I am an immunologist. I started my carreer in 1999 in Pr J.P. Revillard's lab (Ecole Normale Supérieure de Lyon, France) working on high dose tolerance mechanisms. I focused my PhD work on understanding the mechanisms of action of molecules such as anti-CD3 antibodies and Thymoglobulin, an immunosuppressive drug widely used in the conditioning of solid organ and hematopoietic stem cell transplantation. After my PhD defense in december 2003, I moved to Pr J. Tschopp's lab (Biochemistry department, Lausanne, Switzerland) as an EMBO post-doctoral fellow. I worked on the role of the TRADD protein in innate immune responses and demonstrated that TRADD plays an important role in RIG-like helicases, TLR-3 and TLR-4 signaling pathways. I went back in France in 2009 and got a position as CR1 CNRS in Dr J. Marvel's lab (CIRI, Centre International de Recherche en Infectiologie, Lyon)in 2010. I worked on the role of pattern recognition receptors (PRRs) in immunosurveillance process, and the impact of microbiota on inflammatory responses mediated by PRRs. Since september 2014, I am PI in the team of C Caux/JY Blay at the CRCL (Cancer Research Center of Lyon)/Centre Léon Bérard - Lyon, to pursue my investigations on the role of PRRs in immunosurveillance processes.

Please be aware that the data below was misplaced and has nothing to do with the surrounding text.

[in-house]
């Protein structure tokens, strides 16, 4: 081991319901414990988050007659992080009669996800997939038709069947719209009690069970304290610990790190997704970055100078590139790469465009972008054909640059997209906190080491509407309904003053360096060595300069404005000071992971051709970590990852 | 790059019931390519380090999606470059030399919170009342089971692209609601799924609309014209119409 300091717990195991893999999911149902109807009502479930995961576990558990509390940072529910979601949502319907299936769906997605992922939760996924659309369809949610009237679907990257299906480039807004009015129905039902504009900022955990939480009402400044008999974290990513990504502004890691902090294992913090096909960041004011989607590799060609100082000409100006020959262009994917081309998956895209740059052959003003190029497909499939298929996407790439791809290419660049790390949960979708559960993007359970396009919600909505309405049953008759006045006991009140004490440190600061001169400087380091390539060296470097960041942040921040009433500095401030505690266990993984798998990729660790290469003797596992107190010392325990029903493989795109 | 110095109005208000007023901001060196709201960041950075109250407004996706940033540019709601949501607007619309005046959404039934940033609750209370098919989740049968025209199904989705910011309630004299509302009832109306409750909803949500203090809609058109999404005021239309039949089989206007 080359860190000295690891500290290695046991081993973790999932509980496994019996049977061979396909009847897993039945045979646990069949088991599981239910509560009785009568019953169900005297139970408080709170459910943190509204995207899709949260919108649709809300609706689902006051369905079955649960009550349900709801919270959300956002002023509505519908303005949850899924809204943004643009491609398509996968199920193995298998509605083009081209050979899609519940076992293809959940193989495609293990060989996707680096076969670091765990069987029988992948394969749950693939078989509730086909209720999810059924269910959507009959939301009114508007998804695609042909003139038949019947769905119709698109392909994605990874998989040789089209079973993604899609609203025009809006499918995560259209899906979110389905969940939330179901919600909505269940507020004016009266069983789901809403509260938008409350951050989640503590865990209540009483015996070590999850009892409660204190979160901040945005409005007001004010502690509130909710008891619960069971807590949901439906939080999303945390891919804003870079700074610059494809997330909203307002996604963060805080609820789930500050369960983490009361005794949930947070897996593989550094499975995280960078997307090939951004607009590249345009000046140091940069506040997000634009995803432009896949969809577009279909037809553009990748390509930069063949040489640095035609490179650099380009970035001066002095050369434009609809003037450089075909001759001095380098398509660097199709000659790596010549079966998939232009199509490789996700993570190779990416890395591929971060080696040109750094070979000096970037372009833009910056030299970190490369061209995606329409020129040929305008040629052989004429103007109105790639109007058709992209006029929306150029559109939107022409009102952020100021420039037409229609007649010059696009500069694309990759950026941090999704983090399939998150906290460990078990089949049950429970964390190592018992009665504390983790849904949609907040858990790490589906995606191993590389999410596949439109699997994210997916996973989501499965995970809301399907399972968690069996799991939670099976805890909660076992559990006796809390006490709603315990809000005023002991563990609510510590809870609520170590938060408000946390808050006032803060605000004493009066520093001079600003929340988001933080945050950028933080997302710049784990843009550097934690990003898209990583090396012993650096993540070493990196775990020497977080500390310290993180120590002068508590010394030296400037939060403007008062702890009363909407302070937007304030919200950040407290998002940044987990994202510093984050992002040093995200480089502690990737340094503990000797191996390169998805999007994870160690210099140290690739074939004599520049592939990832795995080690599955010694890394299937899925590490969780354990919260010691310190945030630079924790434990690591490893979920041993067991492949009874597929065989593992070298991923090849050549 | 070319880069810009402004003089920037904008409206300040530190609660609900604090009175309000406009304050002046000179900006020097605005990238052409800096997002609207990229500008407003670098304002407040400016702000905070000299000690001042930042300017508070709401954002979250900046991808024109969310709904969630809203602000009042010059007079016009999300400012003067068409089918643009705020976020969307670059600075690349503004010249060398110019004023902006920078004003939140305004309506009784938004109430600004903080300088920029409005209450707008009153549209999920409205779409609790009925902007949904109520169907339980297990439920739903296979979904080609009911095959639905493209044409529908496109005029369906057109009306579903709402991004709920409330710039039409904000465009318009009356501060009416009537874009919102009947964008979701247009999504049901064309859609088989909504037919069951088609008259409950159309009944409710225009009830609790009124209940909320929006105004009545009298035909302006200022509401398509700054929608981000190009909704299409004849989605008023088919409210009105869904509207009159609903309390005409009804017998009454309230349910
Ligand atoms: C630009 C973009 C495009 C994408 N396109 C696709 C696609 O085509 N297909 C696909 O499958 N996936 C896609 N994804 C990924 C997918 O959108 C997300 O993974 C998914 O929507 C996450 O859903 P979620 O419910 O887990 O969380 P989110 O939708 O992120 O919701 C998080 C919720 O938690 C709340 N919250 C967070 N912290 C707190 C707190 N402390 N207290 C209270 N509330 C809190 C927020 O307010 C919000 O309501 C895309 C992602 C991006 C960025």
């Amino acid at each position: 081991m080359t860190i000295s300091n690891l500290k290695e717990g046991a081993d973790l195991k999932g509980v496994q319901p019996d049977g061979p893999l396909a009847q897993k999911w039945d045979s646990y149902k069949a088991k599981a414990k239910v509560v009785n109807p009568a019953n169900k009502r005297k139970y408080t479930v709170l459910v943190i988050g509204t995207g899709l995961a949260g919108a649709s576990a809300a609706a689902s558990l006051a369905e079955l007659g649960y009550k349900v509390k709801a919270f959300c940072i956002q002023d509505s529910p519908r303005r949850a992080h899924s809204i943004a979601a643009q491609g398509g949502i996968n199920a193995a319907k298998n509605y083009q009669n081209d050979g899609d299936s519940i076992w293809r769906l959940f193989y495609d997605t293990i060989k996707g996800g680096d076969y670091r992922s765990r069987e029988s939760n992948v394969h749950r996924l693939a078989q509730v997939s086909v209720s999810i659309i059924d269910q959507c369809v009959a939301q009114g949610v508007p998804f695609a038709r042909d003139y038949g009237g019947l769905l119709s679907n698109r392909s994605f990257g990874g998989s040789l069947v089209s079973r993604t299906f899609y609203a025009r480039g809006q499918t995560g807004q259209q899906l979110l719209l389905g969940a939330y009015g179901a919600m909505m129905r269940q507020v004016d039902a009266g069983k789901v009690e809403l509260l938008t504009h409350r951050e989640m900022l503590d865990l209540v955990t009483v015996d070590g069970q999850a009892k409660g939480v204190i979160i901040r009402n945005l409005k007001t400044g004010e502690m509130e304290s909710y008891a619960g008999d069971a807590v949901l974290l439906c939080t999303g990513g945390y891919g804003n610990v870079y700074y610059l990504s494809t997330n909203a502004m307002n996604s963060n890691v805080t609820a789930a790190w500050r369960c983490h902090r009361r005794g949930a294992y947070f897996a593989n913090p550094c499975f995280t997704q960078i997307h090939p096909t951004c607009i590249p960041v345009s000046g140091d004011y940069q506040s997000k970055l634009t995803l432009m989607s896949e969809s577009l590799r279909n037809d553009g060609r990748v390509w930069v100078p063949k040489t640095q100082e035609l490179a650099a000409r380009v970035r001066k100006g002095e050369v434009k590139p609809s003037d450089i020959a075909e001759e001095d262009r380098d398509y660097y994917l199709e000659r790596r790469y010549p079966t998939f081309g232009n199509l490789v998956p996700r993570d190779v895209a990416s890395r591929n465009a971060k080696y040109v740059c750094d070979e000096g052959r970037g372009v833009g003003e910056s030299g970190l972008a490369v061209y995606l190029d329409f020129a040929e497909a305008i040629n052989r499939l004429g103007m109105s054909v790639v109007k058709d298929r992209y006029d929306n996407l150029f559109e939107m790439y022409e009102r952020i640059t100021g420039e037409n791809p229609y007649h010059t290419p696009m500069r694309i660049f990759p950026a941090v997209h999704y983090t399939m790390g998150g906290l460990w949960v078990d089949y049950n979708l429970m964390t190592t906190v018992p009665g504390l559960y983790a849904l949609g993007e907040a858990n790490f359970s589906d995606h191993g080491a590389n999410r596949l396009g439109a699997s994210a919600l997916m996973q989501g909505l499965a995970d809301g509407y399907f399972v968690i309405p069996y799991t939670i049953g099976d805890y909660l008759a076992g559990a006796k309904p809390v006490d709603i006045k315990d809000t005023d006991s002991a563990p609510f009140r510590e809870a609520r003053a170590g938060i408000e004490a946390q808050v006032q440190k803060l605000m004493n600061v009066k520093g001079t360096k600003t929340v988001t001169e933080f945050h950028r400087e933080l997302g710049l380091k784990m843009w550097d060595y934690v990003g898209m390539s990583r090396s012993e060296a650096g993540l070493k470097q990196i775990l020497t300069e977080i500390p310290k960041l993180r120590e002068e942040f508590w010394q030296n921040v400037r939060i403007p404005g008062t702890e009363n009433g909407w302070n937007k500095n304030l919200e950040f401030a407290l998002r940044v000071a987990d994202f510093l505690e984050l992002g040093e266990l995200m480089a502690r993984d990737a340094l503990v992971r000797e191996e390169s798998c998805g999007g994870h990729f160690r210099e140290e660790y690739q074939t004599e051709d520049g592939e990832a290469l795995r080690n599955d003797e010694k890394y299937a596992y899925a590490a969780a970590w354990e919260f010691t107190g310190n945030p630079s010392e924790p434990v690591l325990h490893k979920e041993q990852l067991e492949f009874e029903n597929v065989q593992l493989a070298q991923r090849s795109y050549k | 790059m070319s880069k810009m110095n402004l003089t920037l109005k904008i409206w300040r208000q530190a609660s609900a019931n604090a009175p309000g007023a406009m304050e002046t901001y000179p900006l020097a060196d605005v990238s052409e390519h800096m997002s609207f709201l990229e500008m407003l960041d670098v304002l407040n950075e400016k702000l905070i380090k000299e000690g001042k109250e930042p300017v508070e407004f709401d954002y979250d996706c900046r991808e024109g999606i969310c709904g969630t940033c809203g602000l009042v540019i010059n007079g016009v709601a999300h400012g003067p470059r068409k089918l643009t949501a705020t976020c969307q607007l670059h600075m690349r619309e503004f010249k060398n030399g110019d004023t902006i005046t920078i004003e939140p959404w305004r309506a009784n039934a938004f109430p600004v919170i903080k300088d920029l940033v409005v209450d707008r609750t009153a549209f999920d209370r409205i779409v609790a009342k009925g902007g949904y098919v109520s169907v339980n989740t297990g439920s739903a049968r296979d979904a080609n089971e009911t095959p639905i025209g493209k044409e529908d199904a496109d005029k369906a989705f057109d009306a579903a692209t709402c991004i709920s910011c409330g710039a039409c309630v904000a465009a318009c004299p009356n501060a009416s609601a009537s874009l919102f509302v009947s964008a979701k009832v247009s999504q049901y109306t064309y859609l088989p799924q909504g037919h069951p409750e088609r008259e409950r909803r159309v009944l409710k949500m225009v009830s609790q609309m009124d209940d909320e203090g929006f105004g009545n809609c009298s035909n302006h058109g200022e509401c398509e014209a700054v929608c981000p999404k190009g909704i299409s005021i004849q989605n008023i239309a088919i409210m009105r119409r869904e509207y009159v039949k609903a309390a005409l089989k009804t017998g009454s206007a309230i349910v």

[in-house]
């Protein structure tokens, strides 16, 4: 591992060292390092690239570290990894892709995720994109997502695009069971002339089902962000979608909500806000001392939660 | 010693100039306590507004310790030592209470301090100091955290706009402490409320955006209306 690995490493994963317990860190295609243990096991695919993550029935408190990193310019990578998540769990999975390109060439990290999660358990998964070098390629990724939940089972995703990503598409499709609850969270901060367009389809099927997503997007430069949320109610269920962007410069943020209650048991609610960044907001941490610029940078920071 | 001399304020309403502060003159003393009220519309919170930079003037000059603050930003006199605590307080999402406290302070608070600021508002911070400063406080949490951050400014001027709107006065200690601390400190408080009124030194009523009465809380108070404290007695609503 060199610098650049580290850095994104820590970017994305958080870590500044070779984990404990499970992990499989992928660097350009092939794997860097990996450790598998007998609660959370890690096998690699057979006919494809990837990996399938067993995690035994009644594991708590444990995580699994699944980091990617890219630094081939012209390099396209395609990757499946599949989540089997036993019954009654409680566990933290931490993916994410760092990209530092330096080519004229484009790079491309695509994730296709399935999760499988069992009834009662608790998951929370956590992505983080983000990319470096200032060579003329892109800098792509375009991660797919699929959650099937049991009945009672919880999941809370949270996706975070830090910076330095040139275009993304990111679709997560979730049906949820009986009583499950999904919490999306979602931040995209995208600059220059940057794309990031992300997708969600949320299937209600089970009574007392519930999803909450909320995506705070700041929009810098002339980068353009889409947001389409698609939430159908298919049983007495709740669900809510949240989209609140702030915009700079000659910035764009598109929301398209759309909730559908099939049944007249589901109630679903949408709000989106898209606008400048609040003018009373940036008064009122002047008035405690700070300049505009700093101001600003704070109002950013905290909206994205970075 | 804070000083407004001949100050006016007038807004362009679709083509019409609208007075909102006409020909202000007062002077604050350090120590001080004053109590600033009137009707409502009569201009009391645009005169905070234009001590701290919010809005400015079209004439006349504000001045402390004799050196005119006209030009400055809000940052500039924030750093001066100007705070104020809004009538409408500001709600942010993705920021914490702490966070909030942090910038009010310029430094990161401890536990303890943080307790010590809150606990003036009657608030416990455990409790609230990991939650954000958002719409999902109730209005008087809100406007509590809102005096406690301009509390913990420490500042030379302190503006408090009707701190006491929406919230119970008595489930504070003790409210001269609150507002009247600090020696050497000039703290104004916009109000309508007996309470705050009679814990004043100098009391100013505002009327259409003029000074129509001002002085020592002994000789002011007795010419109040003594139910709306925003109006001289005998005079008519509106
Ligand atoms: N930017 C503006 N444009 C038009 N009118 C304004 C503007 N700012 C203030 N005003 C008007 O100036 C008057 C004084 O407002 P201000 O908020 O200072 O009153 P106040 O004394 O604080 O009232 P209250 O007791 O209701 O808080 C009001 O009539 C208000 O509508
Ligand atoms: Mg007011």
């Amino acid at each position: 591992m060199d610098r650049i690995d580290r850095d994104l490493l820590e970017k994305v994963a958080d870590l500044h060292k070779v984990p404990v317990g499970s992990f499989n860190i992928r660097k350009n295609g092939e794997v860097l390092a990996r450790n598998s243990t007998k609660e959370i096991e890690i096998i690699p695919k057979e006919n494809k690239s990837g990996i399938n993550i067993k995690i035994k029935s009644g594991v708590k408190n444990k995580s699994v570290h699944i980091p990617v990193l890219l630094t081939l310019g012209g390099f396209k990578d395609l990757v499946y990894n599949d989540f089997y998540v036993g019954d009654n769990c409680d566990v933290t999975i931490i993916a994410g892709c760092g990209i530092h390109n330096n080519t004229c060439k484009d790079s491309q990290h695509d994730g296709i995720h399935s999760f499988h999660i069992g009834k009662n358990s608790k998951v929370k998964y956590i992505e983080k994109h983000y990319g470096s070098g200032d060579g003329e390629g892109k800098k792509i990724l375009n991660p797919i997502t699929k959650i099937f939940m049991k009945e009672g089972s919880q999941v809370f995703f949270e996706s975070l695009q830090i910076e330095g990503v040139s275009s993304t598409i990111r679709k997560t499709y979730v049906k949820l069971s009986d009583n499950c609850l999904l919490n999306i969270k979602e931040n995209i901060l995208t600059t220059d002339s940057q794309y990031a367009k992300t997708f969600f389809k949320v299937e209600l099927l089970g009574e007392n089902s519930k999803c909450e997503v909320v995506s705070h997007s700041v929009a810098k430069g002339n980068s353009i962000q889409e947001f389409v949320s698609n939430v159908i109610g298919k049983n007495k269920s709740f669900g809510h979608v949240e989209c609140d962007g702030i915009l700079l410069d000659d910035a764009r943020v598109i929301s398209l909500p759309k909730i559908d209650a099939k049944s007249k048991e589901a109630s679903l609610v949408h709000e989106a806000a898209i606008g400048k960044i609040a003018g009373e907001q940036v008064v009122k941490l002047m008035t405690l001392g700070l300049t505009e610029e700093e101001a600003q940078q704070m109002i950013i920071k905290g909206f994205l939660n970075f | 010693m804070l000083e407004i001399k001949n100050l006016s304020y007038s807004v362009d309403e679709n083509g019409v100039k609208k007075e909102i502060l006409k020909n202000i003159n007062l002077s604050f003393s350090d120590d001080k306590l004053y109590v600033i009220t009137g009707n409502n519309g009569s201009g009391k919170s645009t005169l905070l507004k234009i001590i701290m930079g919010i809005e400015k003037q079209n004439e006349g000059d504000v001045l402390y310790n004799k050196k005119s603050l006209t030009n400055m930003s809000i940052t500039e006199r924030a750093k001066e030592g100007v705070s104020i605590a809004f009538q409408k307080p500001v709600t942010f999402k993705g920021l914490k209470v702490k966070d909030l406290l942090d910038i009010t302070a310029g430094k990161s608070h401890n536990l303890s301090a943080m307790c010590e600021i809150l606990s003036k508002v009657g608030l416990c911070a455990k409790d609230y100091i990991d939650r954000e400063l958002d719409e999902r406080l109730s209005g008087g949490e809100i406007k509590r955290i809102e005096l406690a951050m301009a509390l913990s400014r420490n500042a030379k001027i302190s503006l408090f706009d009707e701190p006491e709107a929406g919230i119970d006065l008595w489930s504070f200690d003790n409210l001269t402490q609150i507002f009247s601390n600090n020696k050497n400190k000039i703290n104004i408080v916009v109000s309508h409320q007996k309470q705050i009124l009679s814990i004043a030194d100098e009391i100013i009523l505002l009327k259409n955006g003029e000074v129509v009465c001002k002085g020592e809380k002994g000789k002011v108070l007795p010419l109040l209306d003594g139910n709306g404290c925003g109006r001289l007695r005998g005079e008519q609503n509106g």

Breast cancer (BC) is the top cancer in women both in the developed and the developing world. To avoid developing cancer, early oncogenic insults induce intrinsic defence mechanisms such as cell-death as well as senescence, and extrinsic pathways that mobilize immune responses. However, research on intrinsic and extrinsic immune sensing of early oncogenic transformation remains limited. Pathogen recognition receptors (PRRs) sense motifs released by damaged host cells and induce potent immune responses. We have data suggesting that PRRs expressed on pre-malignant cells as well as innate dendritic cells (DCs) detect oncogenic motifs and activate protective immunity. Using BC patient cohorts, animal approaches and in vitro models of oncogenic stress we will address: 1- the intrinsic mechanisms by which PRRs in the pre-malignant cell can detect early transformation; 2- the role of PRR in extrinsic mechanism of immune detection early stages cellular transformation by DCs present in the tumormicroenvironment. Full elucidation of the immune responses required to destroy pre-malignant mammary cells will no doubt impact the development of new therapeutic approaches in BC.